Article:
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The students were quick learners, with shot lists in hand, they took turns composing, shooting and accomplishing their storyboards. For the instructors it was an opportunity to see the park in a new way – through the eyes of the New Explorers. For the students, we hoped the trip would make a lasting impression on them about the value of wilderness and the importance of preserving it for future generations. From the looks on their faces each night and the excitement as they shared their experiences from each day, it was definitely working.

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The Katmai Rangers made a point of spending time with us, each Ranger enriching the students experience as they shared their knowledge of the National Park and Preserve with us. Katmai, famous for its large brown bear population also has a rich cultural history as evidenced by the parks numerous archeological sites and the remnants left behind by the people who have lived there for the past 9,000 years.

 “Each generation can learn from the remnants, the buildings, and the objects of the past; these are the landmarks that link us over time and space and give meaning and orientation to our lives."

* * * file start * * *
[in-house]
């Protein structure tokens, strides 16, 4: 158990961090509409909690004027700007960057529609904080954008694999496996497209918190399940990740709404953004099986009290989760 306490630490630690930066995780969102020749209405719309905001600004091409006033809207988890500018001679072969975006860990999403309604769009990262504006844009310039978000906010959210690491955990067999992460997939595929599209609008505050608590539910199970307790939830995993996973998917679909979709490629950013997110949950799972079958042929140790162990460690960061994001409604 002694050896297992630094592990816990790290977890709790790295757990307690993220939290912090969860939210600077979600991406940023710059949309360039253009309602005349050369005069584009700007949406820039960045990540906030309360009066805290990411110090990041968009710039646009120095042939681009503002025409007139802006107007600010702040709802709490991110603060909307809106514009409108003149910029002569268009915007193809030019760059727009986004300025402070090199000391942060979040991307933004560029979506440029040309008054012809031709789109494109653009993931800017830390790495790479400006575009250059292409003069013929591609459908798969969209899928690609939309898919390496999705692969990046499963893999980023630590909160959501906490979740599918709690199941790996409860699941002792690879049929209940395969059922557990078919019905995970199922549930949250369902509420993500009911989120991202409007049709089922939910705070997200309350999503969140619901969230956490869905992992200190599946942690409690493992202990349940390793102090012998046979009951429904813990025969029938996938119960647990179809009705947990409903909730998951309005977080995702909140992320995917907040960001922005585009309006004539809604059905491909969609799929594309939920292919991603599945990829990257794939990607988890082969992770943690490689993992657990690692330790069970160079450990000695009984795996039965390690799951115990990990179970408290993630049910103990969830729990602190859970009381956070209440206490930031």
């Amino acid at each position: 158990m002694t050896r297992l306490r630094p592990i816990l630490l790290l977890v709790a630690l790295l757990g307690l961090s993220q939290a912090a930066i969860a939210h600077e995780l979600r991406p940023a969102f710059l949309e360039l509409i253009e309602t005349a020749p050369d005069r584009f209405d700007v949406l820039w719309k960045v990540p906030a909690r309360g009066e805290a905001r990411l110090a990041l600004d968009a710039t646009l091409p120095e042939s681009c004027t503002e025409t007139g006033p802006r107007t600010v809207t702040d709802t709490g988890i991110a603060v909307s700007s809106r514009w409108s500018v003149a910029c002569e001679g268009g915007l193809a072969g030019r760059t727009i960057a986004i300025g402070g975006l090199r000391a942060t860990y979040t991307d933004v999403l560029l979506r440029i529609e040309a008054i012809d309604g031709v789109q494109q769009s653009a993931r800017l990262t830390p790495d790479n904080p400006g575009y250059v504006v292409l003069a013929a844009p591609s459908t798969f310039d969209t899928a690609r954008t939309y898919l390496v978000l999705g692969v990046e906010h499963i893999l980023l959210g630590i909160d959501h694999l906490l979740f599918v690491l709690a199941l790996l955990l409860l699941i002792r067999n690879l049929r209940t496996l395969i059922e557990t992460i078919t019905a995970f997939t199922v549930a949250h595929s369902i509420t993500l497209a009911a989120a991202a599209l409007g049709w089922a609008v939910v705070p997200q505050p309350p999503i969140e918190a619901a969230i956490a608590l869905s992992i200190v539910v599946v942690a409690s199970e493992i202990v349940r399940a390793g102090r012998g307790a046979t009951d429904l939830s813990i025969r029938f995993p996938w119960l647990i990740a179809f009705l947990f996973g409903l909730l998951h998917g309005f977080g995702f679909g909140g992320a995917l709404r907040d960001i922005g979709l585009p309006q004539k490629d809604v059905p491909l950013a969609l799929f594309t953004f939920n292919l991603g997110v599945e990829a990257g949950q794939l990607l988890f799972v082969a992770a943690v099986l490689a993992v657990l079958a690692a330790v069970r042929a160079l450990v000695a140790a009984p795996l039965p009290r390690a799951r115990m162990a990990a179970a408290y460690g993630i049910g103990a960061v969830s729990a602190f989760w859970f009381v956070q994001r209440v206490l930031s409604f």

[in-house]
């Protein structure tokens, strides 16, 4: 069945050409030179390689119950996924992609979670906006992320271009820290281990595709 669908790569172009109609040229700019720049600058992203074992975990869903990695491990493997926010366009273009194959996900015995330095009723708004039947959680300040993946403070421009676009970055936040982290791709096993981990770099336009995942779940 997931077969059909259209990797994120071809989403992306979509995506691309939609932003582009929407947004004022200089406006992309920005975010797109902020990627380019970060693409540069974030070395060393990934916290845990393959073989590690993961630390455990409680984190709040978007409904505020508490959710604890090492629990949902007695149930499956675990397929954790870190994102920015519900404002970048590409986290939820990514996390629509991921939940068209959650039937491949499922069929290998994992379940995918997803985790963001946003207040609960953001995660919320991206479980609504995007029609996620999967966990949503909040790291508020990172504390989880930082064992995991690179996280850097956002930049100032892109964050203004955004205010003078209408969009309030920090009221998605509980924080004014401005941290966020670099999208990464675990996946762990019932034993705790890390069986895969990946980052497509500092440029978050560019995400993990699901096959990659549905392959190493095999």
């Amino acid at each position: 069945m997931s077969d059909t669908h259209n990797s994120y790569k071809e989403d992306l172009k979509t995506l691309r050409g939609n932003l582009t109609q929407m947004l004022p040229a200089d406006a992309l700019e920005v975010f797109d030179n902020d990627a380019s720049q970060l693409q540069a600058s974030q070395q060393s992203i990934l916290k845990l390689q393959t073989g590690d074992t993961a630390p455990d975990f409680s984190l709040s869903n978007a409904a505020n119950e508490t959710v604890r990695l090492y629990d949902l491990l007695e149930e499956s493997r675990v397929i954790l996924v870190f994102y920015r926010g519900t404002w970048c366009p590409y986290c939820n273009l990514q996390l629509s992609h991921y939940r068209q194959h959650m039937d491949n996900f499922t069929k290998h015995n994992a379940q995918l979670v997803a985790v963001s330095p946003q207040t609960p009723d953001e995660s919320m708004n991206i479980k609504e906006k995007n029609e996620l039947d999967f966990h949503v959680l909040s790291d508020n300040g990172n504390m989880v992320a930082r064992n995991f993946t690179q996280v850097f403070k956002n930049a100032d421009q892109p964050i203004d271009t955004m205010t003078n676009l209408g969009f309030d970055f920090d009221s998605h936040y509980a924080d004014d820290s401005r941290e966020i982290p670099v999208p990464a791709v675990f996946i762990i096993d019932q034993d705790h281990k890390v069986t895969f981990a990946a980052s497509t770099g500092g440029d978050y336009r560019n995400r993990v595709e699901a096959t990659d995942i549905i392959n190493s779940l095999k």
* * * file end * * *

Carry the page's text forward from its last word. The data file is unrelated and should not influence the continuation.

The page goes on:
Courtesy of Katmai National Park & Preserve publication

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The highlight of the week was a late evening trek into the Valley of Ten Thousand Smokes. The valley, earned its name in the great Katmai Nova Rupta of 1912, the largest volcanic eruption of the 20th century and one of the five largest in recorded history. It actually lowered the earth’s temperature that year by 2 degrees Fahrenheit. The eruption dumped as much as 700 ft. of ash on the Ukak River valley and sent Kodiak Island into darkness for 3 days.  The buried water was superheated and worked its way up through the ash to the surface. The escaping steam formed “smoking” fumaroles and the “Valley of 10,000 Smokes” was born.